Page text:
COME AND DISCOVER ALL ABOUT THE PALACE
630 S. Broadway
Downtown Los Angeles
Saturday, February 28th,
Doors Open at 10 am
All About the Palace is part of the continuing series of monthly meetings to be set in historic theatres throughout Southern California. The “All About” meetings support the LAHTF mission to raise awareness and encourage public participation in protecting, preserving, restoring and sustaining Southern California’s historic theatres.
A Brief History of the Palace
The intimate scale of the Palace Theatre in concert with its elegant French details compares to a 17th-century European opera house. With garland-draped columns, a color scheme of pale pastels, wall murals depicting pastoral scenes, and ceiling murals of whimsical girls, this 1911 theatre offers an unusually charming and graceful setting. As an early vaudeville house, built without amplified sound, it is designed so that no seat is further than 80 feet from the stage. While the interior is French, the exterior is loosely styled after a Florentine Renaissance palazzo, with multicolored terra cotta swags, flowers, fairies and theatrical masks illustrating the spirit of entertainment.
From its beginning in the late 1800s, the Orpheum Vaudeville circuit ruled the west coast. The most popular singers, dancers and comediennes played the circuit which extended from the Midwest through the West to the Pacific. The crowning stop for the most elite was to play in Los Angeles. The first Orpheum Theatre was built in Los Angeles in the 1880s.
When the second L.A. Orpheum Theatre burned down, another larger more ornate palace was built. Opening in 1911 our theatre was originally named the Orpheum. It is the oldest of the remaining Orpheum theaters in the United States.
Every major vaudeville star on the Orpheum circuit performed in this theatre. The names in light included: the Marx Brothers, W.C. Fields, Sarah Bernhardt, Bob Hope, Al Jolson and Will Rogers. When Harry Houdini performed his stage magic and death-defying escapes, an ambulance was kept parked on the curb in case of emergency.
The principal architect was G. Albert Lansburgh, who later also designed the new Orpheum Theatre down the block. He was a principal theatre designer in the west between 1909 and 1930. His local work includes the Warner Bros. Theatre Building in Hollywood, and the interiors of the Wiltern and El Capitan theatres.
While the interior is French, the exterior is loosely styled after a Florentine Renaissance palazzo, with multicolored terra cotta swags, flowers, fairies and theatrical masks illustrating the spirit of entertainment. The façade includes four panels depicting the muses of Song, Dance, Music and Drama (sculpted by Domingo Mora, a Spaniard whose work also decorated New York’s old Metropolitan Opera House.)
G. Albert Lansburgh built the theatre with fire safety in mind. In 1906 there was a devastating fire in a Chicago theater during a children's matinee show. Because of the poor standard of fire-safety codes such as exit doors that only opened inwards--the patrons were trapped inside and all perished. As a direct response to new fire concerns and codes, the Palace was built with 22 fire escape exits and has one of the first sprinkler systems built in the city.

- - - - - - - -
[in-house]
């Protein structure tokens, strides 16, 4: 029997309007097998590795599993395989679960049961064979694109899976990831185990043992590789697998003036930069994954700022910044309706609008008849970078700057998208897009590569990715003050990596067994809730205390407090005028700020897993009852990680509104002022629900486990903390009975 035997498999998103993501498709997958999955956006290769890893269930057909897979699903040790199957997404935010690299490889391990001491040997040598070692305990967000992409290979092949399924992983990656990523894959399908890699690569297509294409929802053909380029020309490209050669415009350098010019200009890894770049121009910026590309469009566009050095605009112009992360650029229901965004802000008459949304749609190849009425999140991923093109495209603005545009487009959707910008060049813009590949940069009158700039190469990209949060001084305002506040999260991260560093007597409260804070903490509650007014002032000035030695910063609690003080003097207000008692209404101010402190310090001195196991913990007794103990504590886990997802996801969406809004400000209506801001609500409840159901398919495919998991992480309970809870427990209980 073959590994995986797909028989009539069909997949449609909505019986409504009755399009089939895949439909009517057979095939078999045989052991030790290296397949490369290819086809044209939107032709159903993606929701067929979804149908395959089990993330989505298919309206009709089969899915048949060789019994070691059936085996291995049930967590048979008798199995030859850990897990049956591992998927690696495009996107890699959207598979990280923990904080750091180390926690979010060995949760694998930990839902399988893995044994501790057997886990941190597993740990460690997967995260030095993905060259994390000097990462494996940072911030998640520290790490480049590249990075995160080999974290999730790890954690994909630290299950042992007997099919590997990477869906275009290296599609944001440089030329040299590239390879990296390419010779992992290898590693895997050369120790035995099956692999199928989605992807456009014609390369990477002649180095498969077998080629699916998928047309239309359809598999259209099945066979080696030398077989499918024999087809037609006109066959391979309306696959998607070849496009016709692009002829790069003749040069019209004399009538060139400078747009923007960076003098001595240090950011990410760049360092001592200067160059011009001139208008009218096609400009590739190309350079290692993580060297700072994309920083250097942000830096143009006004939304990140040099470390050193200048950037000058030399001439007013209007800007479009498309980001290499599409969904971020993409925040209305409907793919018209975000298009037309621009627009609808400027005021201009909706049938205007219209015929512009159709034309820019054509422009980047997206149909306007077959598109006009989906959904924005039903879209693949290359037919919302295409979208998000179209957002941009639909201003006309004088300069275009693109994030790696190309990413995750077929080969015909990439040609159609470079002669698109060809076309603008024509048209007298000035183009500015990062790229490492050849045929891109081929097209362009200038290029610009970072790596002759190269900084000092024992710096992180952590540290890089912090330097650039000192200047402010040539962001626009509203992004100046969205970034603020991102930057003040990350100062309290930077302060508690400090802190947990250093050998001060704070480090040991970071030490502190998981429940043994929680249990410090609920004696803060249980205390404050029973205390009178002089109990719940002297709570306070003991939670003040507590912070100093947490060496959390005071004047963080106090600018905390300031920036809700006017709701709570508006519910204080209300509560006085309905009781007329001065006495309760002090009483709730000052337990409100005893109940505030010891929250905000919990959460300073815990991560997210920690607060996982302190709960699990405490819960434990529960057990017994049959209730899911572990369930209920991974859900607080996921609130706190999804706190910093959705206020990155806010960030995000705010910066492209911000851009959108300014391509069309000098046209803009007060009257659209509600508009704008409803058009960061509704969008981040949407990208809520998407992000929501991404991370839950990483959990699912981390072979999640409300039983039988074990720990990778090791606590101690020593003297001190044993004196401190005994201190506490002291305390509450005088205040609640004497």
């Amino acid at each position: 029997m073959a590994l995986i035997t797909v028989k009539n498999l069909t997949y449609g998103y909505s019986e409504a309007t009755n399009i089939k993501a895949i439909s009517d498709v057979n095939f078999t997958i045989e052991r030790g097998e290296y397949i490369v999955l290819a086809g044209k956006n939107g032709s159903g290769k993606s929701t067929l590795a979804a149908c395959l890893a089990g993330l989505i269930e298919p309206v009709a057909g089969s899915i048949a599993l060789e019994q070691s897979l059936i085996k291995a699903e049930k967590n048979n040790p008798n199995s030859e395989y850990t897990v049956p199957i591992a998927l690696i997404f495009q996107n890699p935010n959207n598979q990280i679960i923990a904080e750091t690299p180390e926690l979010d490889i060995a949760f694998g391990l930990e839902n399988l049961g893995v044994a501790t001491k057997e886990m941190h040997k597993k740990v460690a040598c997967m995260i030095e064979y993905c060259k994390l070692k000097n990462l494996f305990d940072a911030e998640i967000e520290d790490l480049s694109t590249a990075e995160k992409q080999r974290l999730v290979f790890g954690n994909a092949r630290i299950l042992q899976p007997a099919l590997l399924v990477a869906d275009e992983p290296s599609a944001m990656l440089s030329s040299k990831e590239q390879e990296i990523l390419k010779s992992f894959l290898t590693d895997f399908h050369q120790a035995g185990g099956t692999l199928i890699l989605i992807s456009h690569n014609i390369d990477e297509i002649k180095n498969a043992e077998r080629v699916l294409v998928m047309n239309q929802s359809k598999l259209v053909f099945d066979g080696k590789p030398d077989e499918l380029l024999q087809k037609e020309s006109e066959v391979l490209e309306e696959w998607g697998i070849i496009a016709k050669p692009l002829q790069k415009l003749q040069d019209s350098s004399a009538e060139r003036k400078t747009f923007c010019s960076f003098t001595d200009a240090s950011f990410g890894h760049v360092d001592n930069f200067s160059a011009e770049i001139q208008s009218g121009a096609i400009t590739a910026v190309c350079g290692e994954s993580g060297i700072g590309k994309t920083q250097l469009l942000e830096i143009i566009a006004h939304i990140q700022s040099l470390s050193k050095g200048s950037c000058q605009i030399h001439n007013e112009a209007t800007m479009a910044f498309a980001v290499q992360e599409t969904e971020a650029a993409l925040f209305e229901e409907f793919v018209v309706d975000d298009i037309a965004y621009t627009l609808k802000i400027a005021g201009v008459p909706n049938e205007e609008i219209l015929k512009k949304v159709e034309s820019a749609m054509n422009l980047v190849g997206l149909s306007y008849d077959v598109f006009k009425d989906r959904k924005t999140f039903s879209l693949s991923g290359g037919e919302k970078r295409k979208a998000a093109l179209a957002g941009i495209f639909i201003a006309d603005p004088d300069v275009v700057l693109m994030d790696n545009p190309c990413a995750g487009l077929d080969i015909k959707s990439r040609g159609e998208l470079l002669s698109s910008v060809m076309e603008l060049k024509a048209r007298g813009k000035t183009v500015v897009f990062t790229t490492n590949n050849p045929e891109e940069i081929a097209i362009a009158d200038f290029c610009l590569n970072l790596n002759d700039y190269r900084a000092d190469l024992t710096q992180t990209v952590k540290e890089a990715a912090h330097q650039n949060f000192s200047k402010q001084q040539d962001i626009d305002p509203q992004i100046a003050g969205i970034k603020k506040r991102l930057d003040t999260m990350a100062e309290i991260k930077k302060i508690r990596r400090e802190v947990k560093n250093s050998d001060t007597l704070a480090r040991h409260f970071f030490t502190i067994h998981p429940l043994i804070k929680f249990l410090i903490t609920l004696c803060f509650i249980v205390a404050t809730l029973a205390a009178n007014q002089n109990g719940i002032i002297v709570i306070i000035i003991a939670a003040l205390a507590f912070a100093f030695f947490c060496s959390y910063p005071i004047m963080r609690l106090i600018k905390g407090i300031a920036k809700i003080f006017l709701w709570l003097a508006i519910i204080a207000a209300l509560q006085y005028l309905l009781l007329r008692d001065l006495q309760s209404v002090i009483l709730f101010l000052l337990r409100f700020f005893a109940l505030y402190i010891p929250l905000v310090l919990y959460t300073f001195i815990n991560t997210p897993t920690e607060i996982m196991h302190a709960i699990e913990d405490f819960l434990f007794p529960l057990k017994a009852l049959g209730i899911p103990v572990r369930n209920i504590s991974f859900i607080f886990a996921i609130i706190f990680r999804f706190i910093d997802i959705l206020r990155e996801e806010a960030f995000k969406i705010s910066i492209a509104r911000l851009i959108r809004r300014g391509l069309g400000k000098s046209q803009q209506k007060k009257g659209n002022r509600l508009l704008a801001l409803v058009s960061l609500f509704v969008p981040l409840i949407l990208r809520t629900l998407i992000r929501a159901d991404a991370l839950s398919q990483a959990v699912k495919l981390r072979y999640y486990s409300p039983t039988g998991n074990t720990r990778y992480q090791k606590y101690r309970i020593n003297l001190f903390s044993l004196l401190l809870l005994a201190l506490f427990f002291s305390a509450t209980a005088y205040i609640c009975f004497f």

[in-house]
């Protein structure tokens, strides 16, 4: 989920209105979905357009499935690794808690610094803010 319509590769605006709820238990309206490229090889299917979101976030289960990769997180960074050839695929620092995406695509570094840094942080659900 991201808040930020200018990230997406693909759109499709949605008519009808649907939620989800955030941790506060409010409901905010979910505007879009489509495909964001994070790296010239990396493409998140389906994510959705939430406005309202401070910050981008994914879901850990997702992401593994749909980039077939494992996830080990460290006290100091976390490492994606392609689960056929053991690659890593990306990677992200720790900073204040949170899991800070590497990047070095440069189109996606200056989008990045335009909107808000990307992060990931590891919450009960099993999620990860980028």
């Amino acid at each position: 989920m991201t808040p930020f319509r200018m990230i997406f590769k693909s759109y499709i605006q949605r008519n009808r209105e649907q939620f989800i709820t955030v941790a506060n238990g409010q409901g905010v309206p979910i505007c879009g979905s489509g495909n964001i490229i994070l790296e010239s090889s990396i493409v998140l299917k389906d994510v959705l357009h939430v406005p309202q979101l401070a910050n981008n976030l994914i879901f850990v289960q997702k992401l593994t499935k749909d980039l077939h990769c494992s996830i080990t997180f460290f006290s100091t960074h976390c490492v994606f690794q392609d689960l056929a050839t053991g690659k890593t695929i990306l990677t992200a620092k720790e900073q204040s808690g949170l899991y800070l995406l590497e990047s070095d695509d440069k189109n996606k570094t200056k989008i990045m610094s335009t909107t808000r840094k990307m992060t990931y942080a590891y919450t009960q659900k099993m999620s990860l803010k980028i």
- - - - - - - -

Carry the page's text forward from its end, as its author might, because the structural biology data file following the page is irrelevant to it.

This specific style of decor is indicative of G. Albert Lansburgh’s work. He loved to use recessed lighting that can be seen in the three mural domes in the ceiling. Reflectors were built around the bulbs to give a kind of "holy glow". As you look at the borders of the balcony you can see bare bulbs; this was not a cheap decorative technique. It was actually very exciting for a theater to have electricity at the turn of the century, so they showed them off.
In 1911, the theater could house 2,200 people on the orchestra and two balconies, the mezzanine and the gallery. The gallery is a rare artifact of the generally tolerant Los Angeles. There is some controversy whether it was used as a minority balcony for people who were not white or if it was a "third class" balcony for the poor with cheaper seating. Either way, the gallery had a separate entrance from the alley and separate restrooms. The gallery was closed in the forties when the theatre was renovated to be movie theatre. Today the theater utilizes 1050 seats in the orchestra and mezzanine only.
The Palace Theatre was built with one big flaw; there is not enough lobby space to accommodate socializing before or after a show. In 1926, a new Orpheum theatre was built two blocks down the street. The third Orpheum was renamed the Palace Theatre. It transformed into a silent movie theater showing a continuous bill of newsreels and shorts. Later, it became a first run movie house for features with sound.
The theater was built in 1911 with beautiful box seating along the sides of the auditorium. When the primary entertainment shifted to film, the box seats were removed because they had ridiculously bad sightlines for movie viewing. They were replaced with two beautiful murals done by Anthony Heinsbergen, a famous Los Angeles muralist.
One interesting feature is the Women’s Lounge. It has glass doors that overlook the theatre entrance. In 1911 women were not permitted by custom to go to the theater unescorted. Women were also not permitted to travel with a young man without a chaperone. This room protects against these social pitfalls. The windows looking into the foyer were designed to help women watch for their dates.
After a long history as a first run movie theatre, the history of the theatre declined with the decline of Broadway and its once flourishing entertainment district. The theatre continued with second run films and Spanish language films until it closed in the mid nineties. The theatre has continued as a featured location for films and television. In the coming year the Palace Theatre will reopen as a live performance venue, once again serving all of Los Angeles.
Attend All About the Palace to learn more!